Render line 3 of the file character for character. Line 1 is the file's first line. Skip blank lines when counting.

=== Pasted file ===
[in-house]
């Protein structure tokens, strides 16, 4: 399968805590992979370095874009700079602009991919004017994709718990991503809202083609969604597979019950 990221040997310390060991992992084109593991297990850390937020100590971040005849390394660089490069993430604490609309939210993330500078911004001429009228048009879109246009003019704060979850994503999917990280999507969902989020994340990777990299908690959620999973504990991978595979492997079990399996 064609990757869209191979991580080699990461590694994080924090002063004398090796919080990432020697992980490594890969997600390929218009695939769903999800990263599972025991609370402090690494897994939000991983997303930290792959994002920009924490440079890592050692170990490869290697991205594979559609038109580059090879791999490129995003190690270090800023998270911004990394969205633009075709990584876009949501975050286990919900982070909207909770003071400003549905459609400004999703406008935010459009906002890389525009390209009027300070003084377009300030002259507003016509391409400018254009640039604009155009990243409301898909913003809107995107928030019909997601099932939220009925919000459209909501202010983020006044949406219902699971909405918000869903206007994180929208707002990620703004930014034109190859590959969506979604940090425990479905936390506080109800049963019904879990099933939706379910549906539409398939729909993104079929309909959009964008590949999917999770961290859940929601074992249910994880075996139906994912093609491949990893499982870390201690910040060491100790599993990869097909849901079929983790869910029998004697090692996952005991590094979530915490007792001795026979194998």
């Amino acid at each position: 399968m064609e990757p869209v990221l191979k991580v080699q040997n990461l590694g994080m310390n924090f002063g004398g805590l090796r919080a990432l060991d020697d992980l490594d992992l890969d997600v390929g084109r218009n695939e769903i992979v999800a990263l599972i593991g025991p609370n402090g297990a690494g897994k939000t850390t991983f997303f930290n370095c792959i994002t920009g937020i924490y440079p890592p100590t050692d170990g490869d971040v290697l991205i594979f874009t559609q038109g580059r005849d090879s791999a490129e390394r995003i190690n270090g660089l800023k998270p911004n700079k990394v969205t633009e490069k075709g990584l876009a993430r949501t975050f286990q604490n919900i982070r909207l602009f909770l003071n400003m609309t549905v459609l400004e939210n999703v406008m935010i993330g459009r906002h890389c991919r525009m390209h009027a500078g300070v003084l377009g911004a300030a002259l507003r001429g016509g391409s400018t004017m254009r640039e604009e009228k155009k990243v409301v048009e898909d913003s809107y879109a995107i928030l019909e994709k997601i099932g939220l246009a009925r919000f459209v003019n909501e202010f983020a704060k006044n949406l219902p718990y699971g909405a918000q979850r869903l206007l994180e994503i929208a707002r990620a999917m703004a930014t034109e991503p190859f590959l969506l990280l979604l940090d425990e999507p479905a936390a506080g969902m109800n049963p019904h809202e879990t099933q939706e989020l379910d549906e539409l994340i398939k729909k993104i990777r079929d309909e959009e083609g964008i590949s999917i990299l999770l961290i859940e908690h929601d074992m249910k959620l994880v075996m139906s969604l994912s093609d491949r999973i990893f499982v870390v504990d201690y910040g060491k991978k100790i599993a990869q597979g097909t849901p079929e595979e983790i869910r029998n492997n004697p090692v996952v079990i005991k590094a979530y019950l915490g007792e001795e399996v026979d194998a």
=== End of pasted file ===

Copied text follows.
């Amino acid at each position: 399968m064609e990757p869209v990221l191979k991580v080699q040997n990461l590694g994080m310390n924090f002063g004398g805590l090796r919080a990432l060991d020697d992980l490594d992992l890969d997600v390929g084109r218009n695939e769903i992979v999800a990263l599972i593991g025991p609370n402090g297990a690494g897994k939000t850390t991983f997303f930290n370095c792959i994002t920009g937020i924490y440079p890592p100590t050692d170990g490869d971040v290697l991205i594979f874009t559609q038109g580059r005849d090879s791999a490129e390394r995003i190690n270090g660089l800023k998270p911004n700079k990394v969205t633009e490069k075709g990584l876009a993430r949501t975050f286990q604490n919900i982070r909207l602009f909770l003071n400003m609309t549905v459609l400004e939210n999703v406008m935010i993330g459009r906002h890389c991919r525009m390209h009027a500078g300070v003084l377009g911004a300030a002259l507003r001429g016509g391409s400018t004017m254009r640039e604009e009228k155009k990243v409301v048009e898909d913003s809107y879109a995107i928030l019909e994709k997601i099932g939220l246009a009925r919000f459209v003019n909501e202010f983020a704060k006044n949406l219902p718990y699971g909405a918000q979850r869903l206007l994180e994503i929208a707002r990620a999917m703004a930014t034109e991503p190859f590959l969506l990280l979604l940090d425990e999507p479905a936390a506080g969902m109800n049963p019904h809202e879990t099933q939706e989020l379910d549906e539409l994340i398939k729909k993104i990777r079929d309909e959009e083609g964008i590949s999917i990299l999770l961290i859940e908690h929601d074992m249910k959620l994880v075996m139906s969604l994912s093609d491949r999973i990893f499982v870390v504990d201690y910040g060491k991978k100790i599993a990869q597979g097909t849901p079929e595979e983790i869910r029998n492997n004697p090692v996952v079990i005991k590094a979530y019950l915490g007792e001795e399996v026979d194998a």